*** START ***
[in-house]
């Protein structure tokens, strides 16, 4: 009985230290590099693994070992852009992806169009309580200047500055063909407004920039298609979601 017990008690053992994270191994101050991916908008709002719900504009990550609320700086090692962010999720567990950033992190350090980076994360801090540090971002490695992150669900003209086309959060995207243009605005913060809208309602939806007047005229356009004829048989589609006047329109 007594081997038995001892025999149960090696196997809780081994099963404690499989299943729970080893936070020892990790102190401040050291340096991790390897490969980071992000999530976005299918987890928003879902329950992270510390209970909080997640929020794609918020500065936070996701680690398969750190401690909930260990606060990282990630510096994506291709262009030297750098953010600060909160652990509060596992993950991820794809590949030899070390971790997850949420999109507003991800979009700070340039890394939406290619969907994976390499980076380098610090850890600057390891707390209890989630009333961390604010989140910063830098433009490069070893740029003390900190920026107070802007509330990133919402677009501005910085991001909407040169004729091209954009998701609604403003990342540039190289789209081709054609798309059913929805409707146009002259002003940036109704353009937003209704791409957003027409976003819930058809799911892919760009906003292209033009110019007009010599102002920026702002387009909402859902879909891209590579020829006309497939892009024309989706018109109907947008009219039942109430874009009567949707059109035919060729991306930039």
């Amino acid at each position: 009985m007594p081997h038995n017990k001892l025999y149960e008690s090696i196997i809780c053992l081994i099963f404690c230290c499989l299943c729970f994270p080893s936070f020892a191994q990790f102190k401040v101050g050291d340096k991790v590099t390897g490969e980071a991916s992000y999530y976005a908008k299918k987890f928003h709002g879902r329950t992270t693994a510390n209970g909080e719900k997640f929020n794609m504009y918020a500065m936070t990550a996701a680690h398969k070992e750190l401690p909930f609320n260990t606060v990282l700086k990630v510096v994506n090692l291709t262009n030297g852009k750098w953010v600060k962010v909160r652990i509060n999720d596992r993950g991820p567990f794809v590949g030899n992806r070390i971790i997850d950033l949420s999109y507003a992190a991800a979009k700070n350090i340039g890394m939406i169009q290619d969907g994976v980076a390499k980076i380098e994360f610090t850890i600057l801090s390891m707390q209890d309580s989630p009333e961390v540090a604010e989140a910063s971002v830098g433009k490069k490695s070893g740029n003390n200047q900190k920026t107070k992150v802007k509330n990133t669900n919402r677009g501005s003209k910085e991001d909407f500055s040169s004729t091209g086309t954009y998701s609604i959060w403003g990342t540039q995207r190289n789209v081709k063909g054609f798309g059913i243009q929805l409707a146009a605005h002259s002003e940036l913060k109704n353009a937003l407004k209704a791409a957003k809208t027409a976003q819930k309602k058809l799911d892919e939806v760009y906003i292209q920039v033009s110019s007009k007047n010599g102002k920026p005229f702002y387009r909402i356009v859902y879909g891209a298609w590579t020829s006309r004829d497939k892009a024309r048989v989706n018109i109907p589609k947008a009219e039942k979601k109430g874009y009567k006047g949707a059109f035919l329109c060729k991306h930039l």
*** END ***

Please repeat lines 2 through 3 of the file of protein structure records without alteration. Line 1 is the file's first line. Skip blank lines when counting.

């Protein structure tokens, strides 16, 4: 009985230290590099693994070992852009992806169009309580200047500055063909407004920039298609979601 017990008690053992994270191994101050991916908008709002719900504009990550609320700086090692962010999720567990950033992190350090980076994360801090540090971002490695992150669900003209086309959060995207243009605005913060809208309602939806007047005229356009004829048989589609006047329109 007594081997038995001892025999149960090696196997809780081994099963404690499989299943729970080893936070020892990790102190401040050291340096991790390897490969980071992000999530976005299918987890928003879902329950992270510390209970909080997640929020794609918020500065936070996701680690398969750190401690909930260990606060990282990630510096994506291709262009030297750098953010600060909160652990509060596992993950991820794809590949030899070390971790997850949420999109507003991800979009700070340039890394939406290619969907994976390499980076380098610090850890600057390891707390209890989630009333961390604010989140910063830098433009490069070893740029003390900190920026107070802007509330990133919402677009501005910085991001909407040169004729091209954009998701609604403003990342540039190289789209081709054609798309059913929805409707146009002259002003940036109704353009937003209704791409957003027409976003819930058809799911892919760009906003292209033009110019007009010599102002920026702002387009909402859902879909891209590579020829006309497939892009024309989706018109109907947008009219039942109430874009009567949707059109035919060729991306930039």
């Amino acid at each position: 009985m007594p081997h038995n017990k001892l025999y149960e008690s090696i196997i809780c053992l081994i099963f404690c230290c499989l299943c729970f994270p080893s936070f020892a191994q990790f102190k401040v101050g050291d340096k991790v590099t390897g490969e980071a991916s992000y999530y976005a908008k299918k987890f928003h709002g879902r329950t992270t693994a510390n209970g909080e719900k997640f929020n794609m504009y918020a500065m936070t990550a996701a680690h398969k070992e750190l401690p909930f609320n260990t606060v990282l700086k990630v510096v994506n090692l291709t262009n030297g852009k750098w953010v600060k962010v909160r652990i509060n999720d596992r993950g991820p567990f794809v590949g030899n992806r070390i971790i997850d950033l949420s999109y507003a992190a991800a979009k700070n350090i340039g890394m939406i169009q290619d969907g994976v980076a390499k980076i380098e994360f610090t850890i600057l801090s390891m707390q209890d309580s989630p009333e961390v540090a604010e989140a910063s971002v830098g433009k490069k490695s070893g740029n003390n200047q900190k920026t107070k992150v802007k509330n990133t669900n919402r677009g501005s003209k910085e991001d909407f500055s040169s004729t091209g086309t954009y998701s609604i959060w403003g990342t540039q995207r190289n789209v081709k063909g054609f798309g059913i243009q929805l409707a146009a605005h002259s002003e940036l913060k109704n353009a937003l407004k209704a791409a957003k809208t027409a976003q819930k309602k058809l799911d892919e939806v760009y906003i292209q920039v033009s110019s007009k007047n010599g102002k920026p005229f702002y387009r909402i356009v859902y879909g891209a298609w590579t020829s006309r004829d497939k892009a024309r048989v989706n018109i109907p589609k947008a009219e039942k979601k109430g874009y009567k006047g949707a059109f035919l329109c060729k991306h930039l």